BU’s pioneering Fair Access Research project has brought together students, SUBU, professional, service and academic staff from across the university to develop and expand expertise and reflexive practice in the field of fair access to higher education.
Each member of the team has brought different knowledge and experiences to a series of innovative research projects exploring what it means to be a ‘non-traditional’ student in the 21st century. FAR has inspired new ways of thinking about fair access and widening participation through this ‘whole institution approach’,
The team has explored all the different stages in the student lifecycle developing an understanding of the challenges some students face in accessing or succeeding at university, how university is experienced by diverse groups of students and how the university can support them in the optimum way when they are here.
The Fair Access Research (FAR) team have been working with students to explore what it means to be a non-traditional student at university through the student voice, using photovoice, a participatory photographic and story technique.
The undergraduates involved in the research, who were from widening participation (WP) backgrounds, became research co-creators. They took photographs to represent their experiences of being a non-traditional student in higher education which they shared within their group then explored and analysed further together. The students then wrote short excerpts relating to their individual photographs.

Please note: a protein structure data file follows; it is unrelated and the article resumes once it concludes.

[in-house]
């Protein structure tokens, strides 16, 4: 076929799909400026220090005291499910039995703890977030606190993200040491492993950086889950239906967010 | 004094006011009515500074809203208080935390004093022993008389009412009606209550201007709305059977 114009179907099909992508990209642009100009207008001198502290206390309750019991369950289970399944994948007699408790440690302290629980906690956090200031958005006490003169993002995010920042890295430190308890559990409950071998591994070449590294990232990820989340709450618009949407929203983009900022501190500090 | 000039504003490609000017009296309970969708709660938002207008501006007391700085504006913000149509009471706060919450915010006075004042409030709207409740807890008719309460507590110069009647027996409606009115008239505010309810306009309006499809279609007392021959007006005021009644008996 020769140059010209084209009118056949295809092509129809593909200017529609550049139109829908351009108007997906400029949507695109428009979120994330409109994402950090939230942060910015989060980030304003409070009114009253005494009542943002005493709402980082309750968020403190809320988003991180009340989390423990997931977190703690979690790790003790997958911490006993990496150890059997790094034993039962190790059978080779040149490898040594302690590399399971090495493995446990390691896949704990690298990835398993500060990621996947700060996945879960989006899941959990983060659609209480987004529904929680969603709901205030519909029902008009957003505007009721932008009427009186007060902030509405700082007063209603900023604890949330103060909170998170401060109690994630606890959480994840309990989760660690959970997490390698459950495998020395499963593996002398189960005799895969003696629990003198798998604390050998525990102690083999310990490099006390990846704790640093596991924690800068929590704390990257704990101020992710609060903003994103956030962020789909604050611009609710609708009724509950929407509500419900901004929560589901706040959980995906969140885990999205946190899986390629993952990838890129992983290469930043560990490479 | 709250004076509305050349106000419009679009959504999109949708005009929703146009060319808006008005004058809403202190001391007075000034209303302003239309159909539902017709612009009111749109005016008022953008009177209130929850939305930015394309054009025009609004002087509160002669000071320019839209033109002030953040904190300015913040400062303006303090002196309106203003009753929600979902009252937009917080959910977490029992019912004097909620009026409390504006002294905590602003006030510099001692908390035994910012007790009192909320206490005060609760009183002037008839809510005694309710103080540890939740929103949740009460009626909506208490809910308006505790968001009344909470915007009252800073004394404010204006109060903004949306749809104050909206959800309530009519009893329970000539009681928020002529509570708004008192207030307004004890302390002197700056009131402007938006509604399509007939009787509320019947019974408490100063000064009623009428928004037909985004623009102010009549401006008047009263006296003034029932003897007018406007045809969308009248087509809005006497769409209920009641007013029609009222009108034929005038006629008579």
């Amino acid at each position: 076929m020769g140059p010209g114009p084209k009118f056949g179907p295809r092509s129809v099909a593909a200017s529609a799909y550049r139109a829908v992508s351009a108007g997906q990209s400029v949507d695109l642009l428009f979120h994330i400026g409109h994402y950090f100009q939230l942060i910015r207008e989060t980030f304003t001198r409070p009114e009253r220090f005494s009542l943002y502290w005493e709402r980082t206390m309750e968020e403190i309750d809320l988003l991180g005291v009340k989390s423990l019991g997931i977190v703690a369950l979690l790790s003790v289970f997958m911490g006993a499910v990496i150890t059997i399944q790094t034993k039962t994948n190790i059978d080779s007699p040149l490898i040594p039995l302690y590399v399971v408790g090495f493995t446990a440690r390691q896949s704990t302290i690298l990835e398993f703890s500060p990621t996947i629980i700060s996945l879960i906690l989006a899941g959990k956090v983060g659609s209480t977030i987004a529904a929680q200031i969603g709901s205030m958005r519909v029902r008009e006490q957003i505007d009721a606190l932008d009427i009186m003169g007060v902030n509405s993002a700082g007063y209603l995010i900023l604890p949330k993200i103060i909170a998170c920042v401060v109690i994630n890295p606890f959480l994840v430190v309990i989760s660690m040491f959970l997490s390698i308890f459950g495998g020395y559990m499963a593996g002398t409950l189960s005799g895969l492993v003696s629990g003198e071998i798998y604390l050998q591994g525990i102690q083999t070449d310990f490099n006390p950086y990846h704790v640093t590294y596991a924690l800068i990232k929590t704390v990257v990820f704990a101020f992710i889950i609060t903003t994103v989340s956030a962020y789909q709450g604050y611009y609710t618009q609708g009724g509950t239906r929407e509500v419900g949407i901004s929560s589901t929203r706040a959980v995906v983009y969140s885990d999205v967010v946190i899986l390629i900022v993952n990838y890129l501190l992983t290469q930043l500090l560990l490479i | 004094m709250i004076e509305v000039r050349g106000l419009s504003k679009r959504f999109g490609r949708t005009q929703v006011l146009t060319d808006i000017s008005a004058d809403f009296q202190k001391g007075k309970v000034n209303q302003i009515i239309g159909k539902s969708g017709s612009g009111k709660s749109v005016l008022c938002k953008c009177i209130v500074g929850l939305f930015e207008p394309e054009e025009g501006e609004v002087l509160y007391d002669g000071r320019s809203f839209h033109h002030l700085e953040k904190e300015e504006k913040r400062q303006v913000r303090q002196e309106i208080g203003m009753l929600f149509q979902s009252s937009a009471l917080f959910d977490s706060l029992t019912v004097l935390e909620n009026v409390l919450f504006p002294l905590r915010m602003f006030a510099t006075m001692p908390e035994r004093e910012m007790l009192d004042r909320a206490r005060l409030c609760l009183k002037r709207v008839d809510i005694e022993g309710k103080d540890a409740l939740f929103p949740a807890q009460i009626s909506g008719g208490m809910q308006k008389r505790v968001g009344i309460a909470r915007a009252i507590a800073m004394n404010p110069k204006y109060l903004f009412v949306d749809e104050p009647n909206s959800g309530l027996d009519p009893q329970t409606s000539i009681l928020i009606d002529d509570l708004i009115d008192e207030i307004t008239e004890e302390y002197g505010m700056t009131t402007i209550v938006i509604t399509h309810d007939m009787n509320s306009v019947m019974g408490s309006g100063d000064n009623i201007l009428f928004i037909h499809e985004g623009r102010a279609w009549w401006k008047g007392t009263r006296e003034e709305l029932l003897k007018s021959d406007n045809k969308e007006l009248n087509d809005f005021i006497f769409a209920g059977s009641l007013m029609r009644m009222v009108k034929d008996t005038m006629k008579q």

The stories and photographs were then shared at a workshop as part of the Economic and Social Research Council (ESRC) Festival of Social Science held at BU. Academics and WP practitioners from a variety of different universities attended the workshop to interpret and explore the impact of the students’ stories. Participants engaged in co-creation, listening to students’ voices, learning from their stories, hearing about the photovoice research method and working together to develop practical responses to some of the challenges which the stories presented.
The themes which emerged through an analysis of the research data include the concepts of transition, connectedness and the journey. The images and associated stories told by the students were then shared with a group of BU media students who created the video montage above.
One of the central tenets of the photovoice method is that the participatory approach is used to inform policymakers so that meaningful policy changes can be shaped in unison with the lived experiences of the communities the policies are intended to serve. Listening to students’ voices and hearing students’ own stories of their lived experiences of university can help ensure that policies are developed and implemented that work with the lives and needs of non-traditional students.